Definition of gentleman in English:

gentleman

Syllabification: gent·le·man
Pronunciation: /ˈjentlmən
 
/

noun (plural gentlemen)

1A chivalrous, courteous, or honorable man: he behaved like a perfect gentleman
More example sentences
  • He was always the perfect gentleman, courteous and kind in his dealings with others.
  • ‘He was an honourable man and a gentleman and brightened every room with his presence,’ his older brother Keenan last night said.
  • I'd like to point out that I was the perfect gentlemen throughout, and my question was as a result of the picture next to the chatbox - I was wondering how intelligent she was.
1.1A man of good social position, especially one of wealth and leisure.
More example sentences
  • At social gatherings eligible gentlemen would draw lots bearing ladies' names on the eve of St Valentine's Day.
  • It seems as if everyone is so concerned with reputation and wealth and well-founded gentlemen.
  • Perhaps it was then that within the Royal Navy an officer's entry status was that of an officer by education and a gentleman by social background and manners.
1.2(In the UK) a man of noble birth attached to a royal household.
More example sentences
  • He is an officer and a gentleman by royal decree.
  • The second man was in the North, a gentleman by birth.
  • Tall, well built, handsome, intelligent, graceful, he was everything a gentleman and noble should be.
Synonyms
man; nobleman
informal gent
archaic cavalier
2A polite or formal way of referring to a man: opposite her an old gentleman sat reading
More example sentences
  • On this woman's right, on the other side of the table from Stanson, two older English-looking gentlemen sat quietly.
  • On the bus on my way home, I was very polite to an elderly gentleman by offering him my side of the seat where he'd be more comfortable.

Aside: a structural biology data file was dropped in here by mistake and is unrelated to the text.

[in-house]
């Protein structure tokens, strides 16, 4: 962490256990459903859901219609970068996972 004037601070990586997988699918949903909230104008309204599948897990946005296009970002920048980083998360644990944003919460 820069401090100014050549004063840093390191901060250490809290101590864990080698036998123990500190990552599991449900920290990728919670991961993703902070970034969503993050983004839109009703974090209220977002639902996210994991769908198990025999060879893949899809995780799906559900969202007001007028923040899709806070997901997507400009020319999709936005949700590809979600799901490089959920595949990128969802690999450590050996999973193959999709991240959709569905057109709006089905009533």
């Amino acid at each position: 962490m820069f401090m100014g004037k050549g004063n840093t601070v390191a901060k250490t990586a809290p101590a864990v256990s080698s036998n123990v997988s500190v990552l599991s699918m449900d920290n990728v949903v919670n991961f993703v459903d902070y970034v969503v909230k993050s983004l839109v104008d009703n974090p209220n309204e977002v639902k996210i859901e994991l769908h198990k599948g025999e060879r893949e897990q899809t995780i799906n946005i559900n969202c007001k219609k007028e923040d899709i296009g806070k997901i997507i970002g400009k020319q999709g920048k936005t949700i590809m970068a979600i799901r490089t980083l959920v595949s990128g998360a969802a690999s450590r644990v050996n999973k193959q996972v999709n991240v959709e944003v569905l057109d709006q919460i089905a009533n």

• In addition, instead of fashionably dressed young ladies stationed at the gate to usher in the movie-goers, formally attired old gentlemen will be assigned to do the job.
2.1 (gentlemen) Used as a polite form of address to a group of men: “Can I help you, gentlemen?”
More example sentences
  • The future of mankind has been set in ink and, gentlemen, you might want to sit yourselves down for the results.
  • ‘Thank you for your offer, gentlemen,’ he says.
  • We're going to have to leave it there, gentlemen.
2.2Used as a courteous designation for a male fellow member of the US House of Representatives.
More example sentences
  • Senator, thank you for joining us, a fine gentleman and a fine representative from the state of Missouri.
  • In the tradition of the House, the gentleman from Texas is recognized for 5 minutes.
  • And ladies and gentlemen of the Congress, I thank you, their representatives, for what you have already done and for what we will do together.

Origin

Middle English (in the sense 'man of noble birth'): from gentle1 + man, translating Old French gentilz hom. In later use the term denoted a man of a good family (especially one entitled to a coat of arms) but not of the nobility.

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